Tailoring Drug Therapy Based on Genotype
Cavallari, Larisa H.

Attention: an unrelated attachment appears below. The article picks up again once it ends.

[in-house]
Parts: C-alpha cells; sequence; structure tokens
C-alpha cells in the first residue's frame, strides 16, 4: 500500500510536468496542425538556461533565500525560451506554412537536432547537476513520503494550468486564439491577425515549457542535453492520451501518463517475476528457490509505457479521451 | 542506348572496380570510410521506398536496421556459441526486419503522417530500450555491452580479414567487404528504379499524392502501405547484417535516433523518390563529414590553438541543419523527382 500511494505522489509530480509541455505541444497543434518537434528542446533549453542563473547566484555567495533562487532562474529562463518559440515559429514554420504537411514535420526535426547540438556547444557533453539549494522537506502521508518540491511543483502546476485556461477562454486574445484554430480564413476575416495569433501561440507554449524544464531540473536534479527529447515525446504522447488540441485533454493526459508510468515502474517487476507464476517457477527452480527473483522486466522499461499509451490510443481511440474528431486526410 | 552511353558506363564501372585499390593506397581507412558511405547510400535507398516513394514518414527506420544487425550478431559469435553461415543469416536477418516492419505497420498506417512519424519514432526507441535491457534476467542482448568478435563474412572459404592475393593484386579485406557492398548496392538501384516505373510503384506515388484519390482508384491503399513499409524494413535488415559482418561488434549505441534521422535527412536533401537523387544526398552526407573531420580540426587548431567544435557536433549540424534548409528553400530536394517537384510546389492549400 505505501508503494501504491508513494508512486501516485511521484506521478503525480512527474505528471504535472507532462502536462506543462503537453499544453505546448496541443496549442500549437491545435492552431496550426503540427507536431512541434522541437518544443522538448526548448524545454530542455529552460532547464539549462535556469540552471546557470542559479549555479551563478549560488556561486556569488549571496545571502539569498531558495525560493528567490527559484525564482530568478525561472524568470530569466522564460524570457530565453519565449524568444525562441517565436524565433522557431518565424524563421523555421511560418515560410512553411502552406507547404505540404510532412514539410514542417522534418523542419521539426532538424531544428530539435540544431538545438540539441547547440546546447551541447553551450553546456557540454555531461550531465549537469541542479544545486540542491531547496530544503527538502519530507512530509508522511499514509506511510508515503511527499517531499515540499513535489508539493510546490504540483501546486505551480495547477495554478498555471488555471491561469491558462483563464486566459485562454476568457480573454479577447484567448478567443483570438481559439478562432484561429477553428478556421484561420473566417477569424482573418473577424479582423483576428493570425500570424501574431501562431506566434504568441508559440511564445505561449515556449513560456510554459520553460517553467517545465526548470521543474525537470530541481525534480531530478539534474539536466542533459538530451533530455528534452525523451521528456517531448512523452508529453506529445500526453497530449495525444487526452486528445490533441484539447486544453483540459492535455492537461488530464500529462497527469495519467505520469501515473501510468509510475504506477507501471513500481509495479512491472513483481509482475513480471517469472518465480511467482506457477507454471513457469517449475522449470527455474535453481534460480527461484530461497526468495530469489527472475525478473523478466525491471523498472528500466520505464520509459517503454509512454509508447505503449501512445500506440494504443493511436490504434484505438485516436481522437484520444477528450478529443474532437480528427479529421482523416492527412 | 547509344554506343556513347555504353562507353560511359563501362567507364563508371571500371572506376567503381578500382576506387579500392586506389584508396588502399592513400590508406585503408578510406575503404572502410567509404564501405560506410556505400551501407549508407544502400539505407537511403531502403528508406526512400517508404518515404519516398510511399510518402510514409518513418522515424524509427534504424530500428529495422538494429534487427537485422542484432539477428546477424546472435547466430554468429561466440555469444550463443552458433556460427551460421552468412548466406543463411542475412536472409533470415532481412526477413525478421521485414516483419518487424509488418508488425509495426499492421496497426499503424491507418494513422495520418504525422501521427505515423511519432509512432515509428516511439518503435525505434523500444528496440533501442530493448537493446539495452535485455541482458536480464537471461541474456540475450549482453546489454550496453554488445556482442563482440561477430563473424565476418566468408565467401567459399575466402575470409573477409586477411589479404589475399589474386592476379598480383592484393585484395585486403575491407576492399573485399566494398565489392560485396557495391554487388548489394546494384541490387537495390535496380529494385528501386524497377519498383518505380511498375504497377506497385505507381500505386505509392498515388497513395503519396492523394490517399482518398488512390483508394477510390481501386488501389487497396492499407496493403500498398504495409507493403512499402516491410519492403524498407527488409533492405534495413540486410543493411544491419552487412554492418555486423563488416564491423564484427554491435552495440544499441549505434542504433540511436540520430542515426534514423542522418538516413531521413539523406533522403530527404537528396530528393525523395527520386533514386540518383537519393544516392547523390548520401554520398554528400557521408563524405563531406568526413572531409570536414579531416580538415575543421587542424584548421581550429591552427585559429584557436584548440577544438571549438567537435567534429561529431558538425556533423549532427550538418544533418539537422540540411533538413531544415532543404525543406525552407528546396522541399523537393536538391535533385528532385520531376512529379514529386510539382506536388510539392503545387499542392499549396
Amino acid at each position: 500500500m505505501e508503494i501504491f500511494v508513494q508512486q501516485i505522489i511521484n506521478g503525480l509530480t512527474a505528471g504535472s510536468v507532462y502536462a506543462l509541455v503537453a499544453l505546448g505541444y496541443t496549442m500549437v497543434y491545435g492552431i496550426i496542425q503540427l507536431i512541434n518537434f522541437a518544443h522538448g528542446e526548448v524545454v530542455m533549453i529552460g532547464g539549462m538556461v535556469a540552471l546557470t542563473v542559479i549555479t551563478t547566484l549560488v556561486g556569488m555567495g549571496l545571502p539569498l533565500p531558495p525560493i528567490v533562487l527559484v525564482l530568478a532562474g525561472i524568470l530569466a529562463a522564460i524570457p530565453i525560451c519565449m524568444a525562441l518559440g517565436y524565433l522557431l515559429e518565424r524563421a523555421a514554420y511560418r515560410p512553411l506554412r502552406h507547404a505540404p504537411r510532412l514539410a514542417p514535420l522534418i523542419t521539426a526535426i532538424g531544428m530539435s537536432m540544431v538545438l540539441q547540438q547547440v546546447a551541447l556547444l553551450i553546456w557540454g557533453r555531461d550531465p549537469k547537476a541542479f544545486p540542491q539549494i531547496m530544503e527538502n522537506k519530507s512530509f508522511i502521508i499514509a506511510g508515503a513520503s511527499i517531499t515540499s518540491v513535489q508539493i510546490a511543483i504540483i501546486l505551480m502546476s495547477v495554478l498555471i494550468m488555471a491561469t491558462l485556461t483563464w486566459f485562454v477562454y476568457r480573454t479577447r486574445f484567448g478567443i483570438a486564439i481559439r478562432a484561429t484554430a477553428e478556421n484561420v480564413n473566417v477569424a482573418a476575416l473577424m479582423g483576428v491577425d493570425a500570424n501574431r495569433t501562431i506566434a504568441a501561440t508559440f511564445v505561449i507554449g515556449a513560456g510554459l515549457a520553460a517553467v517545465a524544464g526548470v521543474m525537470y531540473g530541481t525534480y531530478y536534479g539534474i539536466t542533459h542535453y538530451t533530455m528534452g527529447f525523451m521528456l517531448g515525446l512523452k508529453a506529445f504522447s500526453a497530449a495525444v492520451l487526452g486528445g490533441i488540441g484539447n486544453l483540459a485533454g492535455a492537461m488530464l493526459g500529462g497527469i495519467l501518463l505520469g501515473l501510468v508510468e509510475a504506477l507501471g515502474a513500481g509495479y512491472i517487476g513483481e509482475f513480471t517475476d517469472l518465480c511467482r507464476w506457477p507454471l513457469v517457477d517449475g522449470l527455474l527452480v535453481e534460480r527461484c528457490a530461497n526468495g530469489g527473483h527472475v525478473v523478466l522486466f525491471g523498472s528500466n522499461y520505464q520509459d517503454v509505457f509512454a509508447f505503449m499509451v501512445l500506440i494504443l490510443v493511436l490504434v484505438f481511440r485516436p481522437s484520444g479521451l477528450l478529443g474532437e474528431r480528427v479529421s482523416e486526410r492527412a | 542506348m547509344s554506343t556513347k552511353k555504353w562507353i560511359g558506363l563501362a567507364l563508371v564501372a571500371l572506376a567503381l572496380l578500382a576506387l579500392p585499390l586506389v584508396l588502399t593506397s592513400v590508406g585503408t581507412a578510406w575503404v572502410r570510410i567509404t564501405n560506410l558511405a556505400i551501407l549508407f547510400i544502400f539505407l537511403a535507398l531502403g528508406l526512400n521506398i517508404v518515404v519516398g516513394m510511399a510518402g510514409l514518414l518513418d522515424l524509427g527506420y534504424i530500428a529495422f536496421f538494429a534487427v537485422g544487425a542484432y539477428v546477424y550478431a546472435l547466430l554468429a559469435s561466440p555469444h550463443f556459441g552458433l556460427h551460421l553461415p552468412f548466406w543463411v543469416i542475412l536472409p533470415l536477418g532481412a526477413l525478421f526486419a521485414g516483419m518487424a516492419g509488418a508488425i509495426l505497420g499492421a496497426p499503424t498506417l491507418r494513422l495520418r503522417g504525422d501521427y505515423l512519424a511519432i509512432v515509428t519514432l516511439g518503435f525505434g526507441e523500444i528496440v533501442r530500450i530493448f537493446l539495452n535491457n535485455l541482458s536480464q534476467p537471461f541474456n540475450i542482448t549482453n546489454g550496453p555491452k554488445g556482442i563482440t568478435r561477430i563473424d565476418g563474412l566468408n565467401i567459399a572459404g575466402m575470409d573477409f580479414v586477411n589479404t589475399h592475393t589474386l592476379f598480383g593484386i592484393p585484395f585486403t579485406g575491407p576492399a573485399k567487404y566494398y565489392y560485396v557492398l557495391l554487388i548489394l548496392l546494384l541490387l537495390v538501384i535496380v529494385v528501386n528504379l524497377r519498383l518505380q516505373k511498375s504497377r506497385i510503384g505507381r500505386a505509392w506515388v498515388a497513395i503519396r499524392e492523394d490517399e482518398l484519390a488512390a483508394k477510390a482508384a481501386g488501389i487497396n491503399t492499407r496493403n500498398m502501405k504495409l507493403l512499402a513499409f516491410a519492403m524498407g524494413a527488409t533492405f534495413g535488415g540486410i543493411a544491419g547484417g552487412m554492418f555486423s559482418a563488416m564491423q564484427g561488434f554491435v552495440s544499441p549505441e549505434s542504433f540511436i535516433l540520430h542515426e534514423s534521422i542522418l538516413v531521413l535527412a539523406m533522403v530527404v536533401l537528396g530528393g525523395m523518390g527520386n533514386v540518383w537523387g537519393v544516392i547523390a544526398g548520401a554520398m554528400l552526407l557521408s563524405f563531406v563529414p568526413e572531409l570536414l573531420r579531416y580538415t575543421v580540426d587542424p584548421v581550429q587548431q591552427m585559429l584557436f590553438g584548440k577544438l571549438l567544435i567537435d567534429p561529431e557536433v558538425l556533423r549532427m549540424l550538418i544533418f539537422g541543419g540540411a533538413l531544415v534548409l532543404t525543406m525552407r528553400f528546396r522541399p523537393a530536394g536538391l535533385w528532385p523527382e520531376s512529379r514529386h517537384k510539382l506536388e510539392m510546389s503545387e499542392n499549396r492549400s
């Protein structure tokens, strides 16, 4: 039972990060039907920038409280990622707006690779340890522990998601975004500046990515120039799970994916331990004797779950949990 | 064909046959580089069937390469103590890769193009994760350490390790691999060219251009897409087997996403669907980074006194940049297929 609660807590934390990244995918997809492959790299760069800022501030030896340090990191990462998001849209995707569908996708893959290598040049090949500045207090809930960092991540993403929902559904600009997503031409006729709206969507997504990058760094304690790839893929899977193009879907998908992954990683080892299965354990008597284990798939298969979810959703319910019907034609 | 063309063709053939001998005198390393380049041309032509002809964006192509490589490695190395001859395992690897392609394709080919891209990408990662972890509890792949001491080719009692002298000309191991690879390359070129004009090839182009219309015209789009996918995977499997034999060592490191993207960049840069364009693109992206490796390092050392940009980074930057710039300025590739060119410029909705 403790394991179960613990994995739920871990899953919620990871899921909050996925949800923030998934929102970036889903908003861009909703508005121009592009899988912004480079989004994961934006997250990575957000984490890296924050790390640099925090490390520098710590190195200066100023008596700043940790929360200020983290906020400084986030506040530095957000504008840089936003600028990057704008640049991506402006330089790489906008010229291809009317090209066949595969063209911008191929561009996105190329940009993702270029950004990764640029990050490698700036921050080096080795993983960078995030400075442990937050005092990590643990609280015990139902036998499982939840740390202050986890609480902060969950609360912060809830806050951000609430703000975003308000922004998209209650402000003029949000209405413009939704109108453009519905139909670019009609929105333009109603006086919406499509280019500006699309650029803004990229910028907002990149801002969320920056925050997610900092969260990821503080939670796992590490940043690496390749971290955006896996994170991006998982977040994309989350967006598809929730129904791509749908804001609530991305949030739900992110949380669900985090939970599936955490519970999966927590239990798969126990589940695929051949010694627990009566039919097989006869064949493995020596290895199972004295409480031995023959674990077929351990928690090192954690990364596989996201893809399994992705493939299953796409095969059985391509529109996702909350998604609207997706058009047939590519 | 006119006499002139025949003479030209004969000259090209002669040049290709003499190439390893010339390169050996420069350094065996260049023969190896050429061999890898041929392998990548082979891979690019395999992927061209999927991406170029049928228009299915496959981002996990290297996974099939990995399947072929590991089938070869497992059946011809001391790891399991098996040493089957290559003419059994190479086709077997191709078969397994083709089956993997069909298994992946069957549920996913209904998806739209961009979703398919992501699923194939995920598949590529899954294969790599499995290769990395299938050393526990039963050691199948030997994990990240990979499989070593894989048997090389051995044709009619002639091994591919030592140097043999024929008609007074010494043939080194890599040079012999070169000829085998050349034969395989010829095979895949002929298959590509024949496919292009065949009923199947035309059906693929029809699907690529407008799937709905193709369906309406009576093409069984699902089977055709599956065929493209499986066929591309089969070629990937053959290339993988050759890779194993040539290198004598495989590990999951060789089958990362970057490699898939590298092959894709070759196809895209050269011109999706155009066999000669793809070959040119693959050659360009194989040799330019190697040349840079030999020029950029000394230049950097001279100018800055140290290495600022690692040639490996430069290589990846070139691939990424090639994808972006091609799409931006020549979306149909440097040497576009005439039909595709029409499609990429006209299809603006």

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Polymorphisms in genes encoding drug metabolizing enzymes, drug transporters, and drug targets can influence drug effects and contribute to inter-individual differences in drug response. Genotype for drug metabolizing enzymes and drug transporters can influence drug disposition in the body (pharmacokinetics), whereas genotype for drug targets may influence sensitivity to a drug (pharmacodynamics). In some cases, response to a particular drug is contingent on genotype for both drug disposition and drug target proteins. For example, warfarin dose requirements are influenced by both cytochrome P450 2C9 (CYP2C9) and vitamin K epoxide reductase complex 1 (VKORC1) genotypes. The goal of pharmacogenetics is to maximize drug effectiveness while limiting drug toxicity, based on an individual's DNA. Over 80 drugs now contain genetic information in their FDA-approved labeling. In addition to influencing warfarin dose requirements, genotype contributes to the efficacy of clopidogrel in coronary artery disease, risk for hypersensitivity reactions to abacavir in the treatment of human immunodeficiency virus, risk for statin-induced myopathy, and responses to numerous other drugs. Genetic information is routinely integrated into decisions regarding cancer chemotherapy and treatment for human immunodeficiency virus. Clinical implementation of pharmacogenetics is becoming a reality in other therapeutic areas, such as for patients requiring dual antiplatelet therapy following coronary artery stent implantation. In the future, it is possible that individuals will be broadly genotyped so that genetic information can guide drug therapy decisions throughout their lifetime.